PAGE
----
Mayor Holtz also reported that the PGA did an excellent job repairing the Freshfields parking entrance on the side of Seabrook Island road and as such, the Town would be returning the $20,000 retainer set aside for any necessary additional repairs.
Town Administrator’s Report
Town Administrator Randy Pierce agreed that the PGA put everything back along the road nicely and the only change needed was in the type of grass used as a replacement. The grass along Seabrook Island road is a specific type that is resistant to salt water, so the PGA will be replacing it shortly.
Pierce also noted that the Town is once again participating in the Charleston County Regional Hazard Mitigation Plan and their updates are on the County website. Participation in the program allows the Town to receive significant discounts on flood insurance, and Peirce noted that they are currently receiving a 20 percent discount.
Utility Chairman Bostock reported that the waste water treatment upgrade is on schedule and running as expected. “Everything is doing fine and there are no issues,” he said.
Alan Fleming Tournament
The Council unanimously approved a request for the placement of a 20 x 30 foot tent at the Racquet Club during the Alan Fleming Tennis Tournament, which will take place this October 2 through October 7. Mayor Holtz also encouraged the Club to use the Town’s new mobile pole stand to display a banner for the event, if they wished.
Lynn Pierotti, publisher of the Island Connection, attended the meeting in response to several letters to the editor received by the paper over the past week. Pierotti welcomed questions and comments from the Council and Councilmember Ahearn inquired as to why a recent contribution was listed as an Op-Ed and not as a letter to the editor.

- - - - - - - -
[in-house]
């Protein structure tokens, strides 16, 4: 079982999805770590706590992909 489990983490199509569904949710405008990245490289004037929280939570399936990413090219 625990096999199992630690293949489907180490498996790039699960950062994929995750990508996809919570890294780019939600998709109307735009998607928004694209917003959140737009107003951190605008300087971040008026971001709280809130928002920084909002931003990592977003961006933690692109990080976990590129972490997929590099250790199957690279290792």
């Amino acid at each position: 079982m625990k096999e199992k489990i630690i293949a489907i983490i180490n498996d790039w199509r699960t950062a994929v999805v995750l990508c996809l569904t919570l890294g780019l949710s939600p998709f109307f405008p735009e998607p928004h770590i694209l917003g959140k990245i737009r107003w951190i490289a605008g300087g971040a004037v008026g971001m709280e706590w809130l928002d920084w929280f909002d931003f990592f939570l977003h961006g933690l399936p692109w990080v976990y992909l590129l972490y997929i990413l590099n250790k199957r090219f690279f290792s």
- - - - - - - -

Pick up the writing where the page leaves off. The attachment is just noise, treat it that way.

“My understanding is that ‘Op-Ed’ is ‘Opposite the Ediorial.’ It’s usually an opinion piece and if the facts are inaccurate, they’re inaccurate, but why was it called an Op-Ed and not listed as a letter?” asked Ahearn.
Pierotti replied that the paper bases its Op-Ed section on the definition followed by the New York Times and that while the paper edits for grammar, it does not edit for content. “It’s always that person’s opinion and one that’s not usually read in the paper. That’s why it’s titled such; it’s something that’s removed from the general tone and content of our paper,” said Pierotti.
Pierotti added that, in the future, the paper would be listing Op-Ed contributors separately in the masthead and that the paper would be sure to be as clear as possible that Op-Eds only reflect the opinion of the writer, not the paper. “But we still want to be an open forum as long as it’s a local issue,” said Pierotti.
Mayor Holtz added that they just wanted to differentiate letters to the editor from Op-Ed.
“We’re open, as a Town, to any conversation you want to have. It just makes the paper look like it’s in favor of the Op-Ed,” said Holtz.
“We’ll be sure to differentiate that better in the future. We didn’t endorse an Op-Ed for completing 526 just because we printed it. We’re not perfect, we freely admit it. We have a staff that works hard on this for slight remuneration. We’re sorry if we hurt people, but our desire as a community paper is to provide balance,” said Pierotti.
Before closing the meeting, Kavanaugh asked if the graphic, along with the headline and author bio, in the Op-Ed in question were provided by the writer. Pierotti asked Island Connection editor Kristin Hackler to reply and she stated that while the headline and author bio were provided by the writer, the graphic was added in order to fill an awkward spacing issue in the page’s layout.